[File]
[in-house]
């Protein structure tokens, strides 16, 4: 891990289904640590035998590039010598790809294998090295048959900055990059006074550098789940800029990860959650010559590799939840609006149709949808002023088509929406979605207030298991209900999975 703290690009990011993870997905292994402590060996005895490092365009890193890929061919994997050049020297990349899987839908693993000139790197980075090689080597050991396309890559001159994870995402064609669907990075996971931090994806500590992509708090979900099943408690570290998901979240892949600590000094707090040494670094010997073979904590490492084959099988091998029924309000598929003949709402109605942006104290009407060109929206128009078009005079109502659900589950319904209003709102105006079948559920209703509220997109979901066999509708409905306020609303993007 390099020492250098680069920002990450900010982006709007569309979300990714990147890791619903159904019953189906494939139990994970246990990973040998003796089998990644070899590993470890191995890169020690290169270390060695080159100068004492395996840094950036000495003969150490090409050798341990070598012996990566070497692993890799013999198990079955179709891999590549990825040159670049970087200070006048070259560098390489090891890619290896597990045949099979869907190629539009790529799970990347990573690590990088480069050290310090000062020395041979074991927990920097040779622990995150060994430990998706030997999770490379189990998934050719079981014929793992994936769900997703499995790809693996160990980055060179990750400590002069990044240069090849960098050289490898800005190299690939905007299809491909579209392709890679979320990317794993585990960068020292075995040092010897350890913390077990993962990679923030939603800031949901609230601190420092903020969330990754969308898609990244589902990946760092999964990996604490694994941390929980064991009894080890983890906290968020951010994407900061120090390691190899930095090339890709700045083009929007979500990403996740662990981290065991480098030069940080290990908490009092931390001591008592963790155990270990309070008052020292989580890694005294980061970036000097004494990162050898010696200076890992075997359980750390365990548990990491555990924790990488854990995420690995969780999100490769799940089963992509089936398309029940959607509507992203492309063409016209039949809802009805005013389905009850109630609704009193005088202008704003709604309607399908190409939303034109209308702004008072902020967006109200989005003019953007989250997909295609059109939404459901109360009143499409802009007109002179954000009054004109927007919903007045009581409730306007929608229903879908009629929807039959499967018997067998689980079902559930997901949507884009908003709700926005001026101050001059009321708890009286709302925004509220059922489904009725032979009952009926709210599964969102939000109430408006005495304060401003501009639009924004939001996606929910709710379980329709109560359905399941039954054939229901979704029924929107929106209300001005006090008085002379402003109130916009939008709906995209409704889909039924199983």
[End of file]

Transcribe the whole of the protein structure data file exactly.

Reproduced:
[in-house]
């Protein structure tokens, strides 16, 4: 891990289904640590035998590039010598790809294998090295048959900055990059006074550098789940800029990860959650010559590799939840609006149709949808002023088509929406979605207030298991209900999975 703290690009990011993870997905292994402590060996005895490092365009890193890929061919994997050049020297990349899987839908693993000139790197980075090689080597050991396309890559001159994870995402064609669907990075996971931090994806500590992509708090979900099943408690570290998901979240892949600590000094707090040494670094010997073979904590490492084959099988091998029924309000598929003949709402109605942006104290009407060109929206128009078009005079109502659900589950319904209003709102105006079948559920209703509220997109979901066999509708409905306020609303993007 390099020492250098680069920002990450900010982006709007569309979300990714990147890791619903159904019953189906494939139990994970246990990973040998003796089998990644070899590993470890191995890169020690290169270390060695080159100068004492395996840094950036000495003969150490090409050798341990070598012996990566070497692993890799013999198990079955179709891999590549990825040159670049970087200070006048070259560098390489090891890619290896597990045949099979869907190629539009790529799970990347990573690590990088480069050290310090000062020395041979074991927990920097040779622990995150060994430990998706030997999770490379189990998934050719079981014929793992994936769900997703499995790809693996160990980055060179990750400590002069990044240069090849960098050289490898800005190299690939905007299809491909579209392709890679979320990317794993585990960068020292075995040092010897350890913390077990993962990679923030939603800031949901609230601190420092903020969330990754969308898609990244589902990946760092999964990996604490694994941390929980064991009894080890983890906290968020951010994407900061120090390691190899930095090339890709700045083009929007979500990403996740662990981290065991480098030069940080290990908490009092931390001591008592963790155990270990309070008052020292989580890694005294980061970036000097004494990162050898010696200076890992075997359980750390365990548990990491555990924790990488854990995420690995969780999100490769799940089963992509089936398309029940959607509507992203492309063409016209039949809802009805005013389905009850109630609704009193005088202008704003709604309607399908190409939303034109209308702004008072902020967006109200989005003019953007989250997909295609059109939404459901109360009143499409802009007109002179954000009054004109927007919903007045009581409730306007929608229903879908009629929807039959499967018997067998689980079902559930997901949507884009908003709700926005001026101050001059009321708890009286709302925004509220059922489904009725032979009952009926709210599964969102939000109430408006005495304060401003501009639009924004939001996606929910709710379980329709109560359905399941039954054939229901979704029924929107929106209300001005006090008085002379402003109130916009939008709906995209409704889909039924199983």